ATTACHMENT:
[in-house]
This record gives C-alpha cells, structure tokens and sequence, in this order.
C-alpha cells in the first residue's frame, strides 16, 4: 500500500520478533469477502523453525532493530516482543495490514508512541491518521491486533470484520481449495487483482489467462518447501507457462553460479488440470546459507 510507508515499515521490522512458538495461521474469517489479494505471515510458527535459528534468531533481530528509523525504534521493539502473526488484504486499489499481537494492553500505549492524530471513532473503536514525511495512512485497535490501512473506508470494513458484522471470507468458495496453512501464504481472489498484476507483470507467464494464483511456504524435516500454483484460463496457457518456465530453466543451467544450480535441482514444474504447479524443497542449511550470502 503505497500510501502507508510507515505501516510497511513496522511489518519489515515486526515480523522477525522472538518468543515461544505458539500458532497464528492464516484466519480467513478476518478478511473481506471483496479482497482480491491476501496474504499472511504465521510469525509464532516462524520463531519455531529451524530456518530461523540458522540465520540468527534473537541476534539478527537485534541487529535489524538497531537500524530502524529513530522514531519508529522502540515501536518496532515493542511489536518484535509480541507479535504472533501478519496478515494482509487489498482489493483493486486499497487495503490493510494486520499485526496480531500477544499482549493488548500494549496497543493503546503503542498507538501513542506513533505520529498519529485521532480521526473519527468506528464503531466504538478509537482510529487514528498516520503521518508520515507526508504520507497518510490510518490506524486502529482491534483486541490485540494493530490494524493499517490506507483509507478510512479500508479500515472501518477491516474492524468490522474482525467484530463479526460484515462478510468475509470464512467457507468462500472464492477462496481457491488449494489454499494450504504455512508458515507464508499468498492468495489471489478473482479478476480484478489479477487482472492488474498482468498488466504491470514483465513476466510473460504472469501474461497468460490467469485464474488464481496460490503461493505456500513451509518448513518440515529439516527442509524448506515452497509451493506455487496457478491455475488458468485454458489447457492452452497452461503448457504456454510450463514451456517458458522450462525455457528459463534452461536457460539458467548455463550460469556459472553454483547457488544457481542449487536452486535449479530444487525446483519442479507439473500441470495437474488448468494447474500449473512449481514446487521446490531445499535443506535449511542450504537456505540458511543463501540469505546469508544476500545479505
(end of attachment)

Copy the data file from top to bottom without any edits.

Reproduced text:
[in-house]
This record gives C-alpha cells, structure tokens and sequence, in this order.
C-alpha cells in the first residue's frame, strides 16, 4: 500500500520478533469477502523453525532493530516482543495490514508512541491518521491486533470484520481449495487483482489467462518447501507457462553460479488440470546459507 510507508515499515521490522512458538495461521474469517489479494505471515510458527535459528534468531533481530528509523525504534521493539502473526488484504486499489499481537494492553500505549492524530471513532473503536514525511495512512485497535490501512473506508470494513458484522471470507468458495496453512501464504481472489498484476507483470507467464494464483511456504524435516500454483484460463496457457518456465530453466543451467544450480535441482514444474504447479524443497542449511550470502 503505497500510501502507508510507515505501516510497511513496522511489518519489515515486526515480523522477525522472538518468543515461544505458539500458532497464528492464516484466519480467513478476518478478511473481506471483496479482497482480491491476501496474504499472511504465521510469525509464532516462524520463531519455531529451524530456518530461523540458522540465520540468527534473537541476534539478527537485534541487529535489524538497531537500524530502524529513530522514531519508529522502540515501536518496532515493542511489536518484535509480541507479535504472533501478519496478515494482509487489498482489493483493486486499497487495503490493510494486520499485526496480531500477544499482549493488548500494549496497543493503546503503542498507538501513542506513533505520529498519529485521532480521526473519527468506528464503531466504538478509537482510529487514528498516520503521518508520515507526508504520507497518510490510518490506524486502529482491534483486541490485540494493530490494524493499517490506507483509507478510512479500508479500515472501518477491516474492524468490522474482525467484530463479526460484515462478510468475509470464512467457507468462500472464492477462496481457491488449494489454499494450504504455512508458515507464508499468498492468495489471489478473482479478476480484478489479477487482472492488474498482468498488466504491470514483465513476466510473460504472469501474461497468460490467469485464474488464481496460490503461493505456500513451509518448513518440515529439516527442509524448506515452497509451493506455487496457478491455475488458468485454458489447457492452452497452461503448457504456454510450463514451456517458458522450462525455457528459463534452461536457460539458467548455463550460469556459472553454483547457488544457481542449487536452486535449479530444487525446483519442479507439473500441470495437474488448468494447474500449473512449481514446487521446490531445499535443506535449511542450504537456505540458511543463501540469505546469508544476500545479505